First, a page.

The present study is subject to two main limitations, the first of which concerns the generalisation of our CNN across datasets. We trained our CNN using the SHHS dataset; subjectwise 10-fold cross-validation using test data from SHHS (ie., within-dataset testing) showed good performance (see Results). However, when we tested our SHHS-trained CNN using data from the UCD or MIT-BIH datasets (ie., across-dataset testing), its performance was somewhat sobering (see Results). This performance reduction is possibly attributable to low inter-rater reliability (IRR). For the SHHS dataset, the three main SA scorers were in only moderate agreement (scorers 914 and 915, Cohen’s kappa = 0.7; scorers 914 and 916, 0.73; scorers 915 and 916, 0.76) . Estimates of IRR between datasets (e.g., between SHHS and UCD) is presently unavailable, however it stands to reason that it is significantly lower than 0.7 because SA annotation procedures differed considerably between datasets (see Methods). The precise relationship between IRR and the theoretical maximum performance of our CNN, and the way in which changes to IRR in turn affect CNN performance, is a subject of our ongoing research. The second limitation of our study concerns labelling; we labelled segments used in the training, testing, and validation of our CNN as either “apnea” or “non-apnea” despite the fact that there are several clinical SA subtypes, including obstructive, central, and mixed SA, and hypopnea . We grouped these subtypes for two reasons. First, there were relatively few instances of central SA in these datasets; had we attempted to balance our training set, for each subject, with regard to subtype, there would have been too few data to train a reliable CNN. Second, IRR is low as regards discriminating obstructive from mixed SA; in the SHHS dataset, these subtypes are grouped under the label “obstructive SA”. The development of an architecture capable of discriminating between SA subtypes is a subject of our ongoing research.
To our knowledge, Jiang and colleagues  is the only other group to develop a CNN for SA classification using single-channel EEG. We have extended their work in several ways, albeit comparison between their results and ours, for reasons outlined below, is not straightforward. First, Jiang et al. used a small dataset (the MIT-BIH Polysomnographic Database ), comprising recordings from only 16 participants. By contrast, our study integrated recordings from three databases, comprising over 2600 participants. Second, Jiang et al. appear to have used an unbalanced data set to train and test their network (specifically, their dataset appears to have overrepresented apnea, as opposed to non-apnea, EEG recordings); in general, the use of unbalanced data sets may bias estimates of a classifier’s performance. By contrast, we were careful to balance data before training our CNN, and we developed a shuffle test to ensure that our estimates of baseline performance were conservative. Third, Jiang et al. performed pooled (not subjectwise) cross-validation. By “pooled”, we mean that on each fold of their cross-validation procedure, recordings from all subjects were contained in both training and testing sets. Because they pooled data, it is unclear whether their results can generalize in a clinical setting (i.e., it would be clinically useful if a CNN, trained using data recorded from a normative cohort of subjects 1 through N, could be used to detect SA in recordings from a previously unseen subject N+1). By contrast, we used subjectwise cross-validation, which indicates that our results will generalize to unseen participants, and therefore may have clinical potential for diagnosis. Fourth, the network of Jiang et al. was, by contrast to ours, rather complex, and therefore ill-suited for explanation; the network employed a hybrid architecture with 4 parallel, computational branches: two shallow branches (each of which comprised three convolutional layers), and two deep branches (comprising 6 and 9 convolutional layers, respectively). By contrast, our network was simple, and this simplicity enabled an explanation of its function. It is therefore our expectation that our explainable CNN has clinical potential for the improved detection, diagnosis, and treatment of SA.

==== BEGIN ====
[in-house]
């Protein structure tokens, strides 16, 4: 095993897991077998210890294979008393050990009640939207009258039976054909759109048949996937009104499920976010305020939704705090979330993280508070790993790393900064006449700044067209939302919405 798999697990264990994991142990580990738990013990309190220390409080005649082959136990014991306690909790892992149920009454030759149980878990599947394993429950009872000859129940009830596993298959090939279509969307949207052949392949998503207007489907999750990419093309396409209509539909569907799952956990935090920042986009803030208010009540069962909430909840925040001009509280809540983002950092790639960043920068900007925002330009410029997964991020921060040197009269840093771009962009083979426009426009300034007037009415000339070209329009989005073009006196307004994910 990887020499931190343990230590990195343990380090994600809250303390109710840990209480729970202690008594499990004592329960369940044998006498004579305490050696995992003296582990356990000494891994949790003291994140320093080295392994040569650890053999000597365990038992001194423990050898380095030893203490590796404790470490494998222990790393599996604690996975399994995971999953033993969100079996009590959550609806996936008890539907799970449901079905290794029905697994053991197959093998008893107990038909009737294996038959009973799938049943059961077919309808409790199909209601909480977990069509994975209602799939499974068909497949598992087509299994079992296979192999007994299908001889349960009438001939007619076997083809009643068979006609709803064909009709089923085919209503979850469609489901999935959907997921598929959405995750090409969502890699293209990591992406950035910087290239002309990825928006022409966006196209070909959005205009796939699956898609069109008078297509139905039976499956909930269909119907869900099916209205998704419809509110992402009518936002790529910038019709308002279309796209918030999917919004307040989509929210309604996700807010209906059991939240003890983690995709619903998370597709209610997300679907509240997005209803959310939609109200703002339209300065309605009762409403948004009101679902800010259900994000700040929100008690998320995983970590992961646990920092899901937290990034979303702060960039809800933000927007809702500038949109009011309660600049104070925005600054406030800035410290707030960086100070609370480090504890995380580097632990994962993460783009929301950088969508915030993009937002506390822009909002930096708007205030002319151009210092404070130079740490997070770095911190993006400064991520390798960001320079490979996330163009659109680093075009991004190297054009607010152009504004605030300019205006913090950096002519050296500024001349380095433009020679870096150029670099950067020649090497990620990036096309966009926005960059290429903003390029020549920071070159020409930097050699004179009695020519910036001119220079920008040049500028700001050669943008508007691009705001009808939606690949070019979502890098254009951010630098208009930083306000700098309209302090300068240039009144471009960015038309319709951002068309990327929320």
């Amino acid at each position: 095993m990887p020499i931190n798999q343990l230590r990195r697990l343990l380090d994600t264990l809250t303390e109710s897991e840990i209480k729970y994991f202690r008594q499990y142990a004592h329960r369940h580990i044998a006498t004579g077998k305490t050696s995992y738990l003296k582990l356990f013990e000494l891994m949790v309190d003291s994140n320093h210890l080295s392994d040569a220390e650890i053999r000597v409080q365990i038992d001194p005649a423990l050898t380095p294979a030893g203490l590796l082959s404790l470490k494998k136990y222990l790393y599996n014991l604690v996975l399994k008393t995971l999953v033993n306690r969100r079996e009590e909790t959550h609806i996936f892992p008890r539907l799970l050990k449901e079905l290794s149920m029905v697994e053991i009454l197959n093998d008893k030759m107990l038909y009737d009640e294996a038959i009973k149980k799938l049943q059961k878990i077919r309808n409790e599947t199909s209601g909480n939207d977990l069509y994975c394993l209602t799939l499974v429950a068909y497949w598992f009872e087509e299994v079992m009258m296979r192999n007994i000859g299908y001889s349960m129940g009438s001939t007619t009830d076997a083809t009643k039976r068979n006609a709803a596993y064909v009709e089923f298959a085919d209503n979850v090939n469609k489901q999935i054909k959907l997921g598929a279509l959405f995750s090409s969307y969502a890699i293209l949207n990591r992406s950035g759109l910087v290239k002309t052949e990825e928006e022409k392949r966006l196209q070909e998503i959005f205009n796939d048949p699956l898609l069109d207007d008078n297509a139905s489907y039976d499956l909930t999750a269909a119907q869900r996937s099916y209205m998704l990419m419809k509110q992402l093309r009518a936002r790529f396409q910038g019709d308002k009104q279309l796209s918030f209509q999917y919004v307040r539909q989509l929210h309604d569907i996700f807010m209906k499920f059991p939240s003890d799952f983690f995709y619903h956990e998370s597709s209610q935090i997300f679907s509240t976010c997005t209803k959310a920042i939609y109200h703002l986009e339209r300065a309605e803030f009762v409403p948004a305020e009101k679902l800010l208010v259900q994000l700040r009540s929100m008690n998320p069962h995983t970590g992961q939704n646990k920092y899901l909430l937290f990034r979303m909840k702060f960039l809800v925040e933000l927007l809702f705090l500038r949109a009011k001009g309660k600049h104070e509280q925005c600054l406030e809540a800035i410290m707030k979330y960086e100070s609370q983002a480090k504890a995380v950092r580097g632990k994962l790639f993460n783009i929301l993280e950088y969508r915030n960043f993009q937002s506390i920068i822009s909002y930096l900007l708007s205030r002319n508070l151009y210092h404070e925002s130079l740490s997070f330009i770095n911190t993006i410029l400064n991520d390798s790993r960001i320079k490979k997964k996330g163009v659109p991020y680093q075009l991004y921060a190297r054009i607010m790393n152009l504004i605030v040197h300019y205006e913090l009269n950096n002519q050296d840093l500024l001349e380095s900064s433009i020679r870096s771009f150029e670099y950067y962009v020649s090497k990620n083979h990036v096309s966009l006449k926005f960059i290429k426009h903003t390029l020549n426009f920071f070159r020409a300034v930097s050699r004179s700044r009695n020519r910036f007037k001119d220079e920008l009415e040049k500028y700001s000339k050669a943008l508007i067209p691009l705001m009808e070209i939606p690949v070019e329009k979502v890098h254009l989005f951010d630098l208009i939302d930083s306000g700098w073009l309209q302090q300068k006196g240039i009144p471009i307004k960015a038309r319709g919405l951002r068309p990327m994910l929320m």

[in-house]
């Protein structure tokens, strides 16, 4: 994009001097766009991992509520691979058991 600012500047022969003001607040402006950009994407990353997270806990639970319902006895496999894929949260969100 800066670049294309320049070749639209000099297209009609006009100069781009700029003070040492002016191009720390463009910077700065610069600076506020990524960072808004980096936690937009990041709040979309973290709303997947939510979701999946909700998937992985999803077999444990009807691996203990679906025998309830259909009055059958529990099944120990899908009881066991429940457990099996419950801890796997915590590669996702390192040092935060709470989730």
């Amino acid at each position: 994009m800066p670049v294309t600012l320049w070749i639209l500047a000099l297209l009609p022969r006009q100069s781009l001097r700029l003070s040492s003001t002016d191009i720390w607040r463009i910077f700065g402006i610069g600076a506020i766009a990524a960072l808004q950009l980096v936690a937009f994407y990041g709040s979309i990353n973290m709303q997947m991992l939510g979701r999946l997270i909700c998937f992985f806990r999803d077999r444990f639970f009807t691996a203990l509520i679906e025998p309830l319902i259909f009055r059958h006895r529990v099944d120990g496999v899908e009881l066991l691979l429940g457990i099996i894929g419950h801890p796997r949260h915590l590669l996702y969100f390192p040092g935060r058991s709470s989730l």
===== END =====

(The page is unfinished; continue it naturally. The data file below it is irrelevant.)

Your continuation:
EEG offers an alternative way to detect SA, and detection appears to benefit from sleep stage information contained in EEG. Single-channel EEG is low-instrumentation, making it potentially suitable for in-home sleep and SA monitoring. Here, we have developed a CNN that reliably detects SA from single-channel EEG. Our visualization techniques indicated that the classifier learned frequency-band information consistent with known SA biomarkers. It is a priority for future work to quantify our algorithm on consumer-grade EEG equipment.
We thank Hazel Glasgow and Lucia Quirke for their valuable contributions at an early stage of this research. We used high-performance computing facilities provided by New Zealand eScience Infrastructure (https://www.nesi.org.nz), which is jointly funded by collaborator institutions and the New Zealand Ministry of Business, Innovation and Employment.